Erik Hoel’s Revelations

by Gabriele Ottaviani

Erik Hoel wrote the excellent The Revelations: Convenzionali is so glad to talk with him for you.

What need does this novel arise from?

This is such a good question because I think all novels must be necessary. You must feel you must write this book, and could write no other book. Here, I felt it necessary to share a lot of what I had experienced on this hunt for a theory of consciousness, and I felt that through this tale I could say something literary, that is, it seemed a necessary subject for literature to eventually cover, but it had not happened yet.

What is the message of the novel?

It’s full of messages, but perhaps its overriding message is one of ambiguity – that for some things there are no easy answers. It is also about those who attempt to uncover mysteries, and what drives this, as well as an expression of what it is like to be a scientist.

What is the role of literature in our society?

Literature is the only medium which can easily portray the contents of consciousness. In a novel, one can talk about perceptions and memories and emotions as if they were physical objects, and refer to them directly. Film cannot do this, it must refer to mental occurrences indirectly. This means that literature is an essential medium, as it reflects and expresses our best understanding of minds. However, as a medium it is not what it once was, at least in terms of public attention. The rise of film has replaced some of it in terms of prestige, although literature still certainly can have a large impact on society. But the sequestering of literature into the academy via the Master of Fine Arts means that a lot of what is called literature is now merely the vestigial output of academia.

What aspect of human nature and science arouses the most fascination and mystery in you?

The Revelations takes place in the world of consciousness research, which is one of the few truly unanswered questions in science. I dedicated decades of my life to understanding it, so that must be the first to me. Why there is anything it is like to exist is as great a mystery as existence itself.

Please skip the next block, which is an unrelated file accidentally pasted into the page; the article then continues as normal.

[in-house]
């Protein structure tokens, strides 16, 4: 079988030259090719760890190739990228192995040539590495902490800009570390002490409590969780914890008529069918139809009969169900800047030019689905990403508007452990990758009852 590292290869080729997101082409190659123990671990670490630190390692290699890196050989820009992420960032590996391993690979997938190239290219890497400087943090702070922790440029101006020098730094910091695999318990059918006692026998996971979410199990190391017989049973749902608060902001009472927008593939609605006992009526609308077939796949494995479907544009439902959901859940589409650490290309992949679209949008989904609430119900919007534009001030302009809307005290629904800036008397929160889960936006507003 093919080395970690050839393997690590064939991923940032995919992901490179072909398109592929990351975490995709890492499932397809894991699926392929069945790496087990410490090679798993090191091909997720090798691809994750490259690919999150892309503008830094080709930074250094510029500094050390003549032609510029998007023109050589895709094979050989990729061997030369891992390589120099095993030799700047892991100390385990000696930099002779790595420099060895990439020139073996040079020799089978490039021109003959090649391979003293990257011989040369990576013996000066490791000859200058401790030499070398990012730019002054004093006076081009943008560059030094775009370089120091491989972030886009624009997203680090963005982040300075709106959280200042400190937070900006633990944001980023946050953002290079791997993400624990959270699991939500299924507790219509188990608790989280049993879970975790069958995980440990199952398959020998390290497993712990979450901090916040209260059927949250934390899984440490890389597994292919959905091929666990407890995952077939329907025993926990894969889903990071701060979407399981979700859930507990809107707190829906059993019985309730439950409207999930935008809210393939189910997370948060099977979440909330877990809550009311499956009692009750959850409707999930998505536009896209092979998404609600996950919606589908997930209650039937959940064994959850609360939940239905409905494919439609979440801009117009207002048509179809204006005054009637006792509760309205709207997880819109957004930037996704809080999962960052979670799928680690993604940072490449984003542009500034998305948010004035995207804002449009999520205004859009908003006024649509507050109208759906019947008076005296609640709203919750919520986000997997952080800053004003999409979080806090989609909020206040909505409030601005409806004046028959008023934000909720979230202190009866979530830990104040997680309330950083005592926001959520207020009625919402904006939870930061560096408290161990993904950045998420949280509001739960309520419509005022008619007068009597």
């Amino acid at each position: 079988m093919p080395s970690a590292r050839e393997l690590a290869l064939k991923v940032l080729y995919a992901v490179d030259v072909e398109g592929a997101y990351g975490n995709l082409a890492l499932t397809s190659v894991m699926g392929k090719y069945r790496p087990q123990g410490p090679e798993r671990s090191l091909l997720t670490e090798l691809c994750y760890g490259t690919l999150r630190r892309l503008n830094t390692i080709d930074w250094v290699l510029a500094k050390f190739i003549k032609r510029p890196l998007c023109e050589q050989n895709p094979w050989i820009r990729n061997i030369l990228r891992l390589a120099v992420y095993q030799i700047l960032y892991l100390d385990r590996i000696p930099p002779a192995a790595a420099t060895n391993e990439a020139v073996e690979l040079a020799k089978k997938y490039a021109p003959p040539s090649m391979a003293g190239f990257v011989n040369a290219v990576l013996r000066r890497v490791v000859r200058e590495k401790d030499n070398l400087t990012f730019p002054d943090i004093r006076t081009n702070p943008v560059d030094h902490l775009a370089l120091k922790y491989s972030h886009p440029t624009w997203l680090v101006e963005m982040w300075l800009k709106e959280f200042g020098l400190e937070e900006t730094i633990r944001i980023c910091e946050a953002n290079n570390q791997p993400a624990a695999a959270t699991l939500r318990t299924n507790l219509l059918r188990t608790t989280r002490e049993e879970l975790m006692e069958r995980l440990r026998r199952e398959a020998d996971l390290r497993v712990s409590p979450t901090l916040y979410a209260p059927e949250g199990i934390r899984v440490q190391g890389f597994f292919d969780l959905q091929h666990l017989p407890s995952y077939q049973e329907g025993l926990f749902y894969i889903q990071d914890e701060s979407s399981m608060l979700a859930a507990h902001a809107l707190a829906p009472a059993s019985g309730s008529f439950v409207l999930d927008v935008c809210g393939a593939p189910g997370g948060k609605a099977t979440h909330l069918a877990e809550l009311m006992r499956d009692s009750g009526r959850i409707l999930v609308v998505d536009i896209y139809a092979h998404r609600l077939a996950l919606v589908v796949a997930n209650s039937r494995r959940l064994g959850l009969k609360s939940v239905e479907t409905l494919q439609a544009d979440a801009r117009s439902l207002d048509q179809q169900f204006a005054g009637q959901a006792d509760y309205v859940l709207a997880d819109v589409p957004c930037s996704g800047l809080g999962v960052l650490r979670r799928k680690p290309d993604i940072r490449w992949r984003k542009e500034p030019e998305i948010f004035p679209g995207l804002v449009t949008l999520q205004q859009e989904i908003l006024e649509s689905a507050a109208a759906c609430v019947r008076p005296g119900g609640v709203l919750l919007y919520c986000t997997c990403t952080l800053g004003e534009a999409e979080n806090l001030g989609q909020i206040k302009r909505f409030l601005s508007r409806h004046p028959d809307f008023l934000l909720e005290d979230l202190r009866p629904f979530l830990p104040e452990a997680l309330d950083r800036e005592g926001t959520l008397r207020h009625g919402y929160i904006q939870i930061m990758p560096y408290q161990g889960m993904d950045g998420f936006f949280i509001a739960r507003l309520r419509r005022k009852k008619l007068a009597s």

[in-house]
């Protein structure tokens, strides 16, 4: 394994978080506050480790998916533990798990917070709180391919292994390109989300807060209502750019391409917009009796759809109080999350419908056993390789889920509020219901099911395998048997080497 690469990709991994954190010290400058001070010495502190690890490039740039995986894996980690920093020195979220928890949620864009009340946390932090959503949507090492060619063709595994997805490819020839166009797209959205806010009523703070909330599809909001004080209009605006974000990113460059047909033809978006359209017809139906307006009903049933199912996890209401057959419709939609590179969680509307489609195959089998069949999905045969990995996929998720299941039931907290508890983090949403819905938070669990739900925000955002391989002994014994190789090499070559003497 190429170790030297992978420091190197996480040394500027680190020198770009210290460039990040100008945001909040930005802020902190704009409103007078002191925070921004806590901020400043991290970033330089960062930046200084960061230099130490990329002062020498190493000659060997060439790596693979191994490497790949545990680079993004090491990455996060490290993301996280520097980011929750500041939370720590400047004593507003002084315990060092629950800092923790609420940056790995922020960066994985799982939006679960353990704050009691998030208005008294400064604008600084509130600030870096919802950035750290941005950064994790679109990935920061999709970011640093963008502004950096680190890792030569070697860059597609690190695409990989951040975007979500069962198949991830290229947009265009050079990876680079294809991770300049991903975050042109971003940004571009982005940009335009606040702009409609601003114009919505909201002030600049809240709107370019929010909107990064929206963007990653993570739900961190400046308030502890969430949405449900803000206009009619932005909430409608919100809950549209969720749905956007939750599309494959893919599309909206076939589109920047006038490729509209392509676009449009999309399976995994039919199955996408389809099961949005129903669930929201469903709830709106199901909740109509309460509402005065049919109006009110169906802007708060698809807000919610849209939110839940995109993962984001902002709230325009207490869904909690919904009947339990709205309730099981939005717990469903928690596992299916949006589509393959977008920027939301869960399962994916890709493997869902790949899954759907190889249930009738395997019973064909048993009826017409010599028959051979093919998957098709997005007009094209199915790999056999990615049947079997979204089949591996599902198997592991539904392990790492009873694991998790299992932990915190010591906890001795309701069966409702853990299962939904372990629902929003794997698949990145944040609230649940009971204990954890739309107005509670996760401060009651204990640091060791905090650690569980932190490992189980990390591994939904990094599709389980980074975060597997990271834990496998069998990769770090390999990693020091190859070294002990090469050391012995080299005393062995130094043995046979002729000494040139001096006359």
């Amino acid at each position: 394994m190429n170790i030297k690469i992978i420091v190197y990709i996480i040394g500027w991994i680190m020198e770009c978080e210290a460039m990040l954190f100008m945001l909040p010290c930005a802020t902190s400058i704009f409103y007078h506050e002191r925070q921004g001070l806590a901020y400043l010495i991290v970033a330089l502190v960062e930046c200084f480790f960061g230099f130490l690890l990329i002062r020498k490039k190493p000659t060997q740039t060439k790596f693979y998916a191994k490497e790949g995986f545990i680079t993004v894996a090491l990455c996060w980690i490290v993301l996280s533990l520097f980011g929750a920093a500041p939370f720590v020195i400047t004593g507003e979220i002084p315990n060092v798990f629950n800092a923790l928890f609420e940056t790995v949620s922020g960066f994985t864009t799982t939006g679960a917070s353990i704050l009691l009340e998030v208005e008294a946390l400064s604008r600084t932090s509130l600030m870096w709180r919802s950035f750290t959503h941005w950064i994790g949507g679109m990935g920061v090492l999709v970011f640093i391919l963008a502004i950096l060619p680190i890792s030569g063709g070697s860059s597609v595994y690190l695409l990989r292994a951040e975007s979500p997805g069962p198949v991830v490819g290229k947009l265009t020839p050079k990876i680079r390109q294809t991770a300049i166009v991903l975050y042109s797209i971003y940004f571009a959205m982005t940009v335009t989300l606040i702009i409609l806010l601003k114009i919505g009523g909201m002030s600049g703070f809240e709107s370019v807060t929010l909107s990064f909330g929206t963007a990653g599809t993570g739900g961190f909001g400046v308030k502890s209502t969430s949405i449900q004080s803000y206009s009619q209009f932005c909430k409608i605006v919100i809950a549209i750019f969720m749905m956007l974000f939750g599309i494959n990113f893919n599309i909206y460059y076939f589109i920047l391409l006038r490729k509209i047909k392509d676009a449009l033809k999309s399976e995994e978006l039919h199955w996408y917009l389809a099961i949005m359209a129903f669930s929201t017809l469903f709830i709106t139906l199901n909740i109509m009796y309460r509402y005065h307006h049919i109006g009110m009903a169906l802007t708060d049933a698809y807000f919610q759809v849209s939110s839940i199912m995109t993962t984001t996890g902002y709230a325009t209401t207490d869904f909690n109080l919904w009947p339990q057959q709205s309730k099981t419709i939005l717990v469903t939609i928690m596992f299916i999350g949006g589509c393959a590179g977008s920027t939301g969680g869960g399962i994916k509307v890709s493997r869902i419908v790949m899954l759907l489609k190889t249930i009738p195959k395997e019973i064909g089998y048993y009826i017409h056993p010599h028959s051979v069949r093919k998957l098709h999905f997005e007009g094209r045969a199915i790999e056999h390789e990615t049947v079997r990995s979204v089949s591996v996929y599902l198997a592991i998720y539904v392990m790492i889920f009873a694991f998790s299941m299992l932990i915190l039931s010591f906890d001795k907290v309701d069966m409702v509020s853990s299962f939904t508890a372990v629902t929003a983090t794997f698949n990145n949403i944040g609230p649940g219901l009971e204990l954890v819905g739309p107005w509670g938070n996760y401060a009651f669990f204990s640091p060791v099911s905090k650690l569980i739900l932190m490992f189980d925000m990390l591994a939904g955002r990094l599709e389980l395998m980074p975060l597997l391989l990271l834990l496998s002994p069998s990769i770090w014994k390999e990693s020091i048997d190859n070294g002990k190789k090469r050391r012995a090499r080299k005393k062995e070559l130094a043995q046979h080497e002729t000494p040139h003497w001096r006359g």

What curiosity drives you to write?

I feel like writing, at least fiction writing, has to be based on interest and curiosity over the characters and scenes. You can have grand sweeping ambitions, but ultimately it must be in the details and minutia of the novel itself, like what happens next, or what someone will say, that acts as the driving curiosity. With nonfiction it is much more obvious, and more based purely on the ideas, rather than the execution. 

What relationship exists in your opinion between science and feeling?

Science is primarily thought of as being stripped of feeling, and scientists as being neutral, almost robots. None of the top scientists are actually like that in practice, however. All of them are as emotional and obsessive as artists. So I think it is a close relationship.

What was the most important revelation of your life?

I think life is a succession of revelations, some larger, some smaller, some denied. Choosing one is impossible, since they concern so many different domains, from work to personal life to the mysteries of the universe. But I would say one revelation that is common, and yet unremarked upon in its importance, is the expansion of self that having children entails. Such a change to the very sense of self must necessarily be rated as important, since it involves something so primitive and fundamental.



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